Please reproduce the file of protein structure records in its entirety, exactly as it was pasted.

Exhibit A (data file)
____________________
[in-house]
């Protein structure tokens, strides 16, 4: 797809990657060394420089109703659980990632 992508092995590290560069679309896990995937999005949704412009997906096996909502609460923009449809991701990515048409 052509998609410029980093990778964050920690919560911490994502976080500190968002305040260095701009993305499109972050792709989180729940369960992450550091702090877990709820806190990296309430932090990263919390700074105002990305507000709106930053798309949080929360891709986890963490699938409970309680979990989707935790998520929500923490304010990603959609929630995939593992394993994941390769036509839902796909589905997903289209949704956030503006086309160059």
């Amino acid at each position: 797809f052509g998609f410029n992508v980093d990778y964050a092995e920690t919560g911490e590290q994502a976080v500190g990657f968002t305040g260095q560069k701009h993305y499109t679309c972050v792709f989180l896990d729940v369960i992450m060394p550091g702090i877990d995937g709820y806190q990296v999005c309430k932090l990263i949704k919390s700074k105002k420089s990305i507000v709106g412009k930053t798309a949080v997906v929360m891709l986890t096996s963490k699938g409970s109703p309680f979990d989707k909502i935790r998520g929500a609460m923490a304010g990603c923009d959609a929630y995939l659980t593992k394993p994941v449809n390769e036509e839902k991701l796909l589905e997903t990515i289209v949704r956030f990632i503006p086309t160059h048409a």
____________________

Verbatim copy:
[in-house]
């Protein structure tokens, strides 16, 4: 797809990657060394420089109703659980990632 992508092995590290560069679309896990995937999005949704412009997906096996909502609460923009449809991701990515048409 052509998609410029980093990778964050920690919560911490994502976080500190968002305040260095701009993305499109972050792709989180729940369960992450550091702090877990709820806190990296309430932090990263919390700074105002990305507000709106930053798309949080929360891709986890963490699938409970309680979990989707935790998520929500923490304010990603959609929630995939593992394993994941390769036509839902796909589905997903289209949704956030503006086309160059």
């Amino acid at each position: 797809f052509g998609f410029n992508v980093d990778y964050a092995e920690t919560g911490e590290q994502a976080v500190g990657f968002t305040g260095q560069k701009h993305y499109t679309c972050v792709f989180l896990d729940v369960i992450m060394p550091g702090i877990d995937g709820y806190q990296v999005c309430k932090l990263i949704k919390s700074k105002k420089s990305i507000v709106g412009k930053t798309a949080v997906v929360m891709l986890t096996s963490k699938g409970s109703p309680f979990d989707k909502i935790r998520g929500a609460m923490a304010g990603c923009d959609a929630y995939l659980t593992k394993p994941v449809n390769e036509e839902k991701l796909l589905e997903t990515i289209v949704r956030f990632i503006p086309t160059h048409a």